The Australian Ballet: Jewels

Royal Opera House, London
August 2, 2023

George Balanchine’s Jewels, to coin a phrase, is a gem. OK, three gems. Each of the three acts or three ballets, depending how you want to see them, is distinct in style, mood and music. With the choreography emphasising technique all the way, each is exposing too.

In their way, all three pay homage to a time long gone. There’s the soft old world, 19th-century Romanticism of Emeralds, to Fauré; the provocatively jazzy, racy Rubies, to perky Stravinsky; and the glittering spectacle that is Diamonds, the essence of the Imperial Russian classicism that Balanchine grew up with, to glorious Tchaikovsky. The only real link comes from the fact all three are gemstones, and the splendid opulence of Barbara Karinska’s costumes and Peter Harvey’s sets, which the company has acquired.

The Australian Ballet in Emeralds from Jewels by George Balanchine
Photo Royal Opera House/Tristram Kenton

Emeralds always seems the most difficult to get just right. Sharni Spencer and Callum Linnane were all elegant modesty in the slow and rather dreamy first pas de deux, although there were a couple of shaky moments towards the beginning. Valerie Tereshenko and Mason Lovegrove brought the slightly more showy second pas de deux out well. The best comes in the rather more alive pas de trois, however. Larissa Kiyoto-Ward, Katherine Sonnekus and Drew Hedditch danced with perfect playful spirit. Hedditch stood out especially for his lightness and so softly landed jumps.

Danced to Stravinsky’s Capriccio for Piano and Orchestra, Rubies is the perfect antidote to the somnolence Emeralds mostly induces. Even before anyone moves, it has wow factor. The backdrop of red gemstones against black looks like a cascade of red hot lava trails; and that’s before we get to the brilliant red costumes. The dancing was red hot too; one of the most enjoyable performances of it I’ve ever seen.

Ako Kondo and Brett Chynoweth in Rubies from George Balanchine’s Jewels
Photo Royal Opera House/Tristram Kenton

Rubies is often said to represent the jazz age. A little bit sassy, it does to some extent, but I’ve always seen it more as part Hollywood glamour, part Broadway Follies. Of all the three parts to the evening, you can’t help feeling that this is really where Balanchine was most comfortable when he made it; certainly the closest to where he was in time.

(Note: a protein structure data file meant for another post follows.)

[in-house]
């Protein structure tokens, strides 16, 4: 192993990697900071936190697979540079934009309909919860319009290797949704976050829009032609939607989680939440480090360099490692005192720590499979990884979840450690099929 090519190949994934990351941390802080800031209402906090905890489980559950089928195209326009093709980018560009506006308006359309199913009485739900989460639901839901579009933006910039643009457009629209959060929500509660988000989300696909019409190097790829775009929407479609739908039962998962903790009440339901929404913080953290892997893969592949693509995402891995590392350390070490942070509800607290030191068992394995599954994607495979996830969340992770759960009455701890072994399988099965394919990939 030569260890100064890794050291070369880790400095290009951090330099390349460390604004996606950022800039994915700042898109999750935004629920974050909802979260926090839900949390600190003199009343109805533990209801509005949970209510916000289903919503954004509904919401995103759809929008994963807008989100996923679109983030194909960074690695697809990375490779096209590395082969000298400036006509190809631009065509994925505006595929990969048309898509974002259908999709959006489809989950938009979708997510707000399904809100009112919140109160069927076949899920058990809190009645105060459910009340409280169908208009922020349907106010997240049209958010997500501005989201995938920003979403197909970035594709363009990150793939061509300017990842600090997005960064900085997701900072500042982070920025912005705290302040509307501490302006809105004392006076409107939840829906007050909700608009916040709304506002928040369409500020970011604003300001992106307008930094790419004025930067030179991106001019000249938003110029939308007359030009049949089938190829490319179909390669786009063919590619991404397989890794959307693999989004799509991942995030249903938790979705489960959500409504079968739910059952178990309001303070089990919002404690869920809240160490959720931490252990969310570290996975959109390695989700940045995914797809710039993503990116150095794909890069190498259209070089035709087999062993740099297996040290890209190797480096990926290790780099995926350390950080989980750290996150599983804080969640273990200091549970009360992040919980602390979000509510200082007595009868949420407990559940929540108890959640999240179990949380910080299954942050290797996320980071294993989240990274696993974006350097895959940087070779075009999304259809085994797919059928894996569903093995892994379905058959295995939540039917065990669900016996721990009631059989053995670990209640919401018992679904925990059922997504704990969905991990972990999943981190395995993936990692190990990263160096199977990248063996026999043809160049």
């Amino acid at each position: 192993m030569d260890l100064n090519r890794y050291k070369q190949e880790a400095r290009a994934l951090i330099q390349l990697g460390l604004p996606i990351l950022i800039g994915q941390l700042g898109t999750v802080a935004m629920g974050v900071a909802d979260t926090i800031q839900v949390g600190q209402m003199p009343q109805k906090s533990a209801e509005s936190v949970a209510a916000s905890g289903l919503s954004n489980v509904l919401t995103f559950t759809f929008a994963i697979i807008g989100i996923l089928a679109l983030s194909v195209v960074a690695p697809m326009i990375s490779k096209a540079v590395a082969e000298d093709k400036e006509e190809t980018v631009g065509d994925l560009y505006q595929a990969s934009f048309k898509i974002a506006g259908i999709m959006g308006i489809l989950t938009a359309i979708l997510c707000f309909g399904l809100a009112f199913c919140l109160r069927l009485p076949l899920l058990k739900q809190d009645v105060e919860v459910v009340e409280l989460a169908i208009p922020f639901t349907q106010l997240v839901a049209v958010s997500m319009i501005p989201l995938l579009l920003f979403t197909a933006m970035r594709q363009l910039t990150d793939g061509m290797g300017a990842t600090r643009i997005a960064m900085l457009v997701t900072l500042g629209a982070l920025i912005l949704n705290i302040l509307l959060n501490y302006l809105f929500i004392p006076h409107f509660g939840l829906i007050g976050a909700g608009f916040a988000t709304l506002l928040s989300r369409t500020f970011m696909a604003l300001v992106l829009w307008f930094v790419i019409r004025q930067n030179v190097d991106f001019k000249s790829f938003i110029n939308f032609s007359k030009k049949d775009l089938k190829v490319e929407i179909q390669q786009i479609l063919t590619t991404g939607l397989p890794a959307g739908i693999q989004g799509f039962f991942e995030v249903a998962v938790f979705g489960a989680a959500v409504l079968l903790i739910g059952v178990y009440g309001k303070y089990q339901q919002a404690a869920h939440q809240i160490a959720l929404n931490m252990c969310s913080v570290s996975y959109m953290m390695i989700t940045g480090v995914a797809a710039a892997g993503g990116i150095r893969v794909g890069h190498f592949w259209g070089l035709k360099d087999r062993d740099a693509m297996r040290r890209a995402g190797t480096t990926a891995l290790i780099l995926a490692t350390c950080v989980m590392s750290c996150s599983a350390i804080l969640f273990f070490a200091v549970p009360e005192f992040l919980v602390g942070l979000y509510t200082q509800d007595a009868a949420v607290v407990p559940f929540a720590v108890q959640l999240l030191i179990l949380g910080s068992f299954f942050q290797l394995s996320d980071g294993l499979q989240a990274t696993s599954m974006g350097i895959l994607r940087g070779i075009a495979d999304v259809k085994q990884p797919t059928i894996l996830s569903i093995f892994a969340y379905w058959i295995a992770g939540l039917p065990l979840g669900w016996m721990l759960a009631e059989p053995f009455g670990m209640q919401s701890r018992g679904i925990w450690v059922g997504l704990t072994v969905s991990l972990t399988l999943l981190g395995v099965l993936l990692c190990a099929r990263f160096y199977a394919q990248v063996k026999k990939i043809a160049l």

The choreography comes with a fair dash of irreverence. The long pas de deux was fabulously danced by Ako Kondo and Brett Chynoweth who imbued everything with just the right cheeky abandon. They sizzled, sparking off each other superbly. The synchronicity was pretty striking too. Elsewhere, the tall Isabelle Dashwood impressed in the famous solo.

In gleaming white, Bendict Bemet and Joseph Caley were all old world manners in the glamourous Diamonds. Caley reminded is what a wonderful classicist he is. Indeed, both were quite superb, although the main pas de deux does feel a little too reverential at times. Around them, the corps of 32 moved majestically in beautiful, intricate patterns. But while it sparkled, it never really sparked. The climax, with everyone on stage makes for a spectacular end, though.

Benedicte Bemet and Joseph Caley in Diamonds,
part of Jewels by George Balanchine
Photo Royal Opera House/Tristram Kenton

It was a fine evening. As softly spoken artistic director David Hallberg reminded everyone at the beginning, the first time the company had danced at The Royal Opera House since 1988, although they have been to the Coliseum a couple of times in the intervening years. But while the company danced well, and at times very well indeed, it only really burst into vivid life in Rubies. It didn’t feel that special. Perhaps that has something to with the fact that, while Jewels has not been seen in London for quite a time, and though it certainly highlights the technical level and classicism of The Australian Ballet’s dancers, it doesn’t really say anything new.

It wasn’t going to be Jewels, of course. It should have been the probably less audience-friendly Kunstkamer, the joint creation of Paul Lightfoot and Sol León, Marco Goecke, and Crystal Pite, originally created for the 60th anniversary of Nederlands Dans Theater; and rather appropriate given The Australian Ballet are presently celebrating the same milestone. But then news of Goeke’s totally unacceptable altercation with, assault on, German critic Wiebke Hüster broke. So, a very quick change, and this three-act abstract evening by George Balanchine (rightly or wrongly, these days the subject of some criticism of his approach to women in particular), it was.

Going back to Goecke, it’s worth noting that, while no-one even remotely condones what he did, no German company has cancelled him in the same way. Even the Staatsoper Hannover, where he was fired as ballet director, has confirmed his choreography will still be danced.

The Australian Ballet present Jewels at The Royal Opera House to August 5, 2023. On August 6, they will dance a special 60th Anniversary Celebration.